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Decision Decision of May 31, 2018

Date: 05/31/2018
Organization: Division of Banks

Decision establishing certain maximum dishonored check fees at Massachusetts state-chartered institutions

Table of Contents

Introduction

This decision establishes the maximum allowable fee Massachusetts state-chartered banks and credit unions may assess certain consumer deposit accounts for processing dishonored checks, otherwise referred to as deposit return items (DRI), under Massachusetts General Laws chapter 167D, section 6 and Massachusetts General Laws chapter 171, section 41A.1 The maximum fee set by this decision shall remain in effect from July 1, 2018 to June 30, 2019, or until such time as the Division of Banks (Division) issues its 2019 DRI fee decision.

2018 DRI determination

The 2018 DRI fee is based upon deposit retum item cost data independently obtained from a sample of state-chartered banks and credit unions. The Division collected this data during the course of its regularly scheduled financial safety and soundness examinations under Massachusetts General Laws chapter 167, section 2. The sample of institutions reasonably reflects industry differences in asset size, charter tyrpe, geographical location, and DRI processing procedures. The Division used three years of DRI cost data to determine the maximum allowable fee under Massachusetts General Laws chapter 167D, section 6 and Massachusetts General Laws chapter 171, section 41A. The data collected from the Division's examination sampling process is summarized below.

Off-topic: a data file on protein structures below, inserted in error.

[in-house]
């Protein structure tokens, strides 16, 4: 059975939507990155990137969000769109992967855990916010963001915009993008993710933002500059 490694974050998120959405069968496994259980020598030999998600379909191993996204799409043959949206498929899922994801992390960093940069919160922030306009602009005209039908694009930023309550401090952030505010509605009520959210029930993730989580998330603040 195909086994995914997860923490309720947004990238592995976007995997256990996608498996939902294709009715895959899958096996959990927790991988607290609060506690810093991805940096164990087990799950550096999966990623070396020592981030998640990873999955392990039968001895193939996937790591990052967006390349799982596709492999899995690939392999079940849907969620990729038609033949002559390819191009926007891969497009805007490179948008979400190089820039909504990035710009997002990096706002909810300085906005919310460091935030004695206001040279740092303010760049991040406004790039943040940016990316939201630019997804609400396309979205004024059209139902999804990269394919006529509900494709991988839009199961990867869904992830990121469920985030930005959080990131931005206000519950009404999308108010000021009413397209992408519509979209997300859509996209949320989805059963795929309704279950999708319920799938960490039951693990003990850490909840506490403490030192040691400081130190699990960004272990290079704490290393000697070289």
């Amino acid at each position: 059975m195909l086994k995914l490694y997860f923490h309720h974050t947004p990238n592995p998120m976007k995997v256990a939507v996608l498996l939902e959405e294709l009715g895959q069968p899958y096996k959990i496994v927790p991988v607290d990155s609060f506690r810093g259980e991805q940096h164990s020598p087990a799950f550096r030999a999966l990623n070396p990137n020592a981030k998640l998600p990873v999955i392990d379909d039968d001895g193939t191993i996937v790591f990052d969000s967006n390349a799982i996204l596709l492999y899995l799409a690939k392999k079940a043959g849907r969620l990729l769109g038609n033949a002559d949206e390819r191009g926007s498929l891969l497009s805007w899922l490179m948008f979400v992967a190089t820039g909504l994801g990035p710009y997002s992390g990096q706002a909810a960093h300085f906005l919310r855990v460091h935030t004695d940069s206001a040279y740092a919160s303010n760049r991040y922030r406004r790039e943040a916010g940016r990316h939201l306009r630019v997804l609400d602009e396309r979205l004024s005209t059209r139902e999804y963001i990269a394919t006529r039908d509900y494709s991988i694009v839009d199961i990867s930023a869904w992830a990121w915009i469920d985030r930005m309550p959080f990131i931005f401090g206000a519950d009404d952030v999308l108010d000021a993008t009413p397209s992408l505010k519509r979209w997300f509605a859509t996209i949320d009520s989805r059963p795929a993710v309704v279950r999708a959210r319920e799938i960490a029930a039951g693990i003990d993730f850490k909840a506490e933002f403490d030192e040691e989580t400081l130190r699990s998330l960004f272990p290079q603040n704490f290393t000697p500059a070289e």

A total of 66 institutions were surveyed. This sample included 28 banks and 38 credit unions.2 The cost of processing deposit returned items ranged from $3.00 to $30.53 per item. The average cost to process a deposit return item was $9.76 for banks and credit unions combined. Banks had an average cost of $7.47 and credit unions had an average cost of $11.40. The median cost of all institutions was $7.81 per item.

Conclusion

The maximum allowable fee Massachusetts state-chartered banks and credit unions may assess certain consumer deposit accounts for processing dishonored checks or DRI items under Massachusetts General Laws chapter 167D, section 6 and Massachusetts General Laws chapter 171, section 41A, respectively, shall be $7.81. This fee determination shall be in effect from July 1, 2018 to June 30,2019, or until such time as the Division issues its 2019 DRI fee decision.

State-chartered institutions are advised that the above DRI fee is the maximum fee permitted by law. lnstitutions, however, may elect to impose a lower DRI fee or to waive the fee for their customers.

 

Terence A. McGinnis, Commissioner of Banks

May 31, 2018

Downloads for Decision of May 31, 2018

  1. These statutes govern the consumer deposit accounts of state-chartered banks and credit unions, respectively.  The statutes were inserted by St. 1997, c.178, ss1-2 as amended by St. 2014, c.482, s.35.  The provisions are substantially identical.  Addressing the actual costs incurred by a bank or credit union for processing a dishonored check, the act provides in pertinent part, "that a bank [or credit union] may assess a reasonable fee, charge or assessment that represents its direct costs, as established annually bu the Commissioner of Banks, incurred for processing such check, draft, or money order." (emphasis added)
  2. The list of institutions surveyed includes 11 cooperative banks, 14 savings banks, 3 commercial banks, and 38 credit unions.  Asset sizes of all the institutions surveyed ranged from approximately $3 million to $4.5 billion.  The total assets of all institutions sampled is approximately $42.88 billion.  The survey was conducted during regular safety and soundness examinations over a three-year time span between January 1, 2015 and December 31, 2017.  Institutions selected were done so solely on the basis of examination scheduling.  As a result, the components of the sample are randomly derived and are not necessarily a representative sample of all institutions.  The examiners independently collected the information after discussion the particular institution's DRI practices and procedures with relevant personnel at the financial institution.  All collected data was reviewed for reasonableness.
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